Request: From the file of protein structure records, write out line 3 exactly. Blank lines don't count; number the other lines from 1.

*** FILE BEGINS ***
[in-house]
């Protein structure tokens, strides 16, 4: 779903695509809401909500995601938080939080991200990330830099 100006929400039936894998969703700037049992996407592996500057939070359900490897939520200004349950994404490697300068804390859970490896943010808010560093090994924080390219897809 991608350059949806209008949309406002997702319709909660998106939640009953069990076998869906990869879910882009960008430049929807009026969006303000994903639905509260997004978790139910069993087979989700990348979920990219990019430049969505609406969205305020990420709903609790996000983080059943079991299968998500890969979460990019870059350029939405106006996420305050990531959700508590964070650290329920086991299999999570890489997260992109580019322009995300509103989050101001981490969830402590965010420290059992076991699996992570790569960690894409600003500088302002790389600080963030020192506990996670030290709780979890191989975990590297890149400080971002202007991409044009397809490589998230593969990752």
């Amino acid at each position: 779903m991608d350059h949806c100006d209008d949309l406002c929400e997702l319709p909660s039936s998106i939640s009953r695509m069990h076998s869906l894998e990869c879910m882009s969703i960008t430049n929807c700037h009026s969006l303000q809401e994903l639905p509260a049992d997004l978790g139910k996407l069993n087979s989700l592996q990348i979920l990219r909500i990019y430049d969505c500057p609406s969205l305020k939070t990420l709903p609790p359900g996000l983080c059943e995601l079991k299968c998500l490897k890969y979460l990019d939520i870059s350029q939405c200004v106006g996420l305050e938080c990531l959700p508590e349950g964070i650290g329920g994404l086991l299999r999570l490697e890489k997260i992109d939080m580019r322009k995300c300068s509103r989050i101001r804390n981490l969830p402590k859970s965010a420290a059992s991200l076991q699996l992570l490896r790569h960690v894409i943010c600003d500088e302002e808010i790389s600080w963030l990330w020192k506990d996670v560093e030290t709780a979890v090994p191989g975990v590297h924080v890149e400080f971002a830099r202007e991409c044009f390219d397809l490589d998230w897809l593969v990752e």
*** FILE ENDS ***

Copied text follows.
């Amino acid at each position: 779903m991608d350059h949806c100006d209008d949309l406002c929400e997702l319709p909660s039936s998106i939640s009953r695509m069990h076998s869906l894998e990869c879910m882009s969703i960008t430049n929807c700037h009026s969006l303000q809401e994903l639905p509260a049992d997004l978790g139910k996407l069993n087979s989700l592996q990348i979920l990219r909500i990019y430049d969505c500057p609406s969205l305020k939070t990420l709903p609790p359900g996000l983080c059943e995601l079991k299968c998500l490897k890969y979460l990019d939520i870059s350029q939405c200004v106006g996420l305050e938080c990531l959700p508590e349950g964070i650290g329920g994404l086991l299999r999570l490697e890489k997260i992109d939080m580019r322009k995300c300068s509103r989050i101001r804390n981490l969830p402590k859970s965010a420290a059992s991200l076991q699996l992570l490896r790569h960690v894409i943010c600003d500088e302002e808010i790389s600080w963030l990330w020192k506990d996670v560093e030290t709780a979890v090994p191989g975990v590297h924080v890149e400080f971002a830099r202007e991409c044009f390219d397809l490589d998230w897809l593969v990752e």